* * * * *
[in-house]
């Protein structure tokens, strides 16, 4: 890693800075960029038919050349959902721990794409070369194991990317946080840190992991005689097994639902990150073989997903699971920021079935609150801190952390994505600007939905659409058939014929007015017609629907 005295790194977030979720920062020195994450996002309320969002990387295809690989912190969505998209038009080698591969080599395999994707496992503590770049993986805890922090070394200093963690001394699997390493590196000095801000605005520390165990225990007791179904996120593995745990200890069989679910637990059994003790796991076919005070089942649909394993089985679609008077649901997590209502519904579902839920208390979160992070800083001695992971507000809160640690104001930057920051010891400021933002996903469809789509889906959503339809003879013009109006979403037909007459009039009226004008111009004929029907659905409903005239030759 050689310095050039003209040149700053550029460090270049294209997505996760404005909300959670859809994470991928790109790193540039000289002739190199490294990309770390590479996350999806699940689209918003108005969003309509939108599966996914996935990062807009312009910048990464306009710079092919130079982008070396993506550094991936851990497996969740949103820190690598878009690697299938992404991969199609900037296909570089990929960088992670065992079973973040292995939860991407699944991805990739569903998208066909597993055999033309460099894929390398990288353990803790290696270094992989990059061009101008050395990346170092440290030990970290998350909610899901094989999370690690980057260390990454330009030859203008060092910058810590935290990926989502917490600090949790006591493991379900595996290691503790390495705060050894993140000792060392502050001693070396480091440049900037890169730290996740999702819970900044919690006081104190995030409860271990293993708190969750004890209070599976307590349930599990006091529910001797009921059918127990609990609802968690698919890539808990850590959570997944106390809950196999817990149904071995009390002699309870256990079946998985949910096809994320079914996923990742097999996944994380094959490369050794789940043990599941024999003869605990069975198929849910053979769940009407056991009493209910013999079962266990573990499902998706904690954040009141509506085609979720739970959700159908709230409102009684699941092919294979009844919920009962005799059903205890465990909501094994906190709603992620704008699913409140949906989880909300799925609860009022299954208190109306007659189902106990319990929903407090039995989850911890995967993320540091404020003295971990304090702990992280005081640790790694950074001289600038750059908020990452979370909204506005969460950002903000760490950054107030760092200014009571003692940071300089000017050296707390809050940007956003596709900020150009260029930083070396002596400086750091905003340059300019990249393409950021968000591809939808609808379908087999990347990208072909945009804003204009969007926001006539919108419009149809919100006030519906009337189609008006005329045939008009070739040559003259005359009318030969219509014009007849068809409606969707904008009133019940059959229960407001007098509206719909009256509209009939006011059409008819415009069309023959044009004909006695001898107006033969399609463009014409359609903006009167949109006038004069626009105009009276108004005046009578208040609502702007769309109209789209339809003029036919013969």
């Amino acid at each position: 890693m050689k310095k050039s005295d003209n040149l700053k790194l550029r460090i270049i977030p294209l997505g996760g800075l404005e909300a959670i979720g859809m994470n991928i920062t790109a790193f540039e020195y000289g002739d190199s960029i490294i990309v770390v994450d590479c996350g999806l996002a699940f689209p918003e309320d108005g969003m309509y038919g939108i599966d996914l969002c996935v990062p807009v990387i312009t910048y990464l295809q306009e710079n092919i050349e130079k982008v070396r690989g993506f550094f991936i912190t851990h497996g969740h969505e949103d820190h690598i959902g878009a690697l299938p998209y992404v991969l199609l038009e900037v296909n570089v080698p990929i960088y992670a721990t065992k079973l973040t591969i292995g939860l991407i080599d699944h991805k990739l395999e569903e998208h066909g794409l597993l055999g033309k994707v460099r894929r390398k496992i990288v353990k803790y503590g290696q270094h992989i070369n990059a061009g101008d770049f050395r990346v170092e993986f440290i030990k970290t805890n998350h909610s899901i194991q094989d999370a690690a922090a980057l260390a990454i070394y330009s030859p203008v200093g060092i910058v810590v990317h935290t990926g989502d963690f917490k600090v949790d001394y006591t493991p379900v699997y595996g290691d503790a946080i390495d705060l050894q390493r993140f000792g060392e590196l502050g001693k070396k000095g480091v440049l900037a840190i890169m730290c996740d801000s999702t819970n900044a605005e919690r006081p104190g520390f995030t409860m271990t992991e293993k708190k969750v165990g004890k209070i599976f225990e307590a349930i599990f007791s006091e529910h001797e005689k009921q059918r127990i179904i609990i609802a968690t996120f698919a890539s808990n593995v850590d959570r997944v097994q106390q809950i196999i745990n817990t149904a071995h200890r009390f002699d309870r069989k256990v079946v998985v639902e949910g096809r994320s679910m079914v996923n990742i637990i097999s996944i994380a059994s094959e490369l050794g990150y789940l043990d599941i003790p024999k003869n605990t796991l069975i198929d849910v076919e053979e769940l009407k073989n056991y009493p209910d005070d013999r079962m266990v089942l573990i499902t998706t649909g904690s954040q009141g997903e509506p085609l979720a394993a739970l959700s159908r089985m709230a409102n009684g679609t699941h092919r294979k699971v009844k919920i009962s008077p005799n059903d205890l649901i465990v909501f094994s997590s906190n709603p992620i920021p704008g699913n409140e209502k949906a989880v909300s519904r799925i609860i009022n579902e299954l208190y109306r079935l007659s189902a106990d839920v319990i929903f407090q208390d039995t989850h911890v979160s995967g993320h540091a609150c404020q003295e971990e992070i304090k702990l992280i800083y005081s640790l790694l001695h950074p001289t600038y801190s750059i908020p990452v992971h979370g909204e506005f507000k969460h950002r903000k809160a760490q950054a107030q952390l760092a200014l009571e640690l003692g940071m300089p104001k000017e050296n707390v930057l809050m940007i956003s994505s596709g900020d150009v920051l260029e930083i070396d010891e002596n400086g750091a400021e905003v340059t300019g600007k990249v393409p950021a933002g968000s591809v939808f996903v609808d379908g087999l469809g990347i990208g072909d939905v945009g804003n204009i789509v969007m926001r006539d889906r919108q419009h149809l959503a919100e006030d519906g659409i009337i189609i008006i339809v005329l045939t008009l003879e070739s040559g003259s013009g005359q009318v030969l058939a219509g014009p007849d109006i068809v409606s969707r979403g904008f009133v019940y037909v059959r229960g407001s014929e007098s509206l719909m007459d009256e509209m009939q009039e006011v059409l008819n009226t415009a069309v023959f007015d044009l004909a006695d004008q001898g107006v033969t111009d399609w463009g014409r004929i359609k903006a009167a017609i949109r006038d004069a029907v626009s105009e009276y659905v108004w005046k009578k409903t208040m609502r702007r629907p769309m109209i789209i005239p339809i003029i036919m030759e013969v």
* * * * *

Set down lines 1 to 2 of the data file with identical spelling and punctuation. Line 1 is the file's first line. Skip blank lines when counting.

[in-house]
């Protein structure tokens, strides 16, 4: 890693800075960029038919050349959902721990794409070369194991990317946080840190992991005689097994639902990150073989997903699971920021079935609150801190952390994505600007939905659409058939014929007015017609629907 005295790194977030979720920062020195994450996002309320969002990387295809690989912190969505998209038009080698591969080599395999994707496992503590770049993986805890922090070394200093963690001394699997390493590196000095801000605005520390165990225990007791179904996120593995745990200890069989679910637990059994003790796991076919005070089942649909394993089985679609008077649901997590209502519904579902839920208390979160992070800083001695992971507000809160640690104001930057920051010891400021933002996903469809789509889906959503339809003879013009109006979403037909007459009039009226004008111009004929029907659905409903005239030759 050689310095050039003209040149700053550029460090270049294209997505996760404005909300959670859809994470991928790109790193540039000289002739190199490294990309770390590479996350999806699940689209918003108005969003309509939108599966996914996935990062807009312009910048990464306009710079092919130079982008070396993506550094991936851990497996969740949103820190690598878009690697299938992404991969199609900037296909570089990929960088992670065992079973973040292995939860991407699944991805990739569903998208066909597993055999033309460099894929390398990288353990803790290696270094992989990059061009101008050395990346170092440290030990970290998350909610899901094989999370690690980057260390990454330009030859203008060092910058810590935290990926989502917490600090949790006591493991379900595996290691503790390495705060050894993140000792060392502050001693070396480091440049900037890169730290996740999702819970900044919690006081104190995030409860271990293993708190969750004890209070599976307590349930599990006091529910001797009921059918127990609990609802968690698919890539808990850590959570997944106390809950196999817990149904071995009390002699309870256990079946998985949910096809994320079914996923990742097999996944994380094959490369050794789940043990599941024999003869605990069975198929849910053979769940009407056991009493209910013999079962266990573990499902998706904690954040009141509506085609979720739970959700159908709230409102009684699941092919294979009844919920009962005799059903205890465990909501094994906190709603992620704008699913409140949906989880909300799925609860009022299954208190109306007659189902106990319990929903407090039995989850911890995967993320540091404020003295971990304090702990992280005081640790790694950074001289600038750059908020990452979370909204506005969460950002903000760490950054107030760092200014009571003692940071300089000017050296707390809050940007956003596709900020150009260029930083070396002596400086750091905003340059300019990249393409950021968000591809939808609808379908087999990347990208072909945009804003204009969007926001006539919108419009149809919100006030519906009337189609008006005329045939008009070739040559003259005359009318030969219509014009007849068809409606969707904008009133019940059959229960407001007098509206719909009256509209009939006011059409008819415009069309023959044009004909006695001898107006033969399609463009014409359609903006009167949109006038004069626009105009009276108004005046009578208040609502702007769309109209789209339809003029036919013969």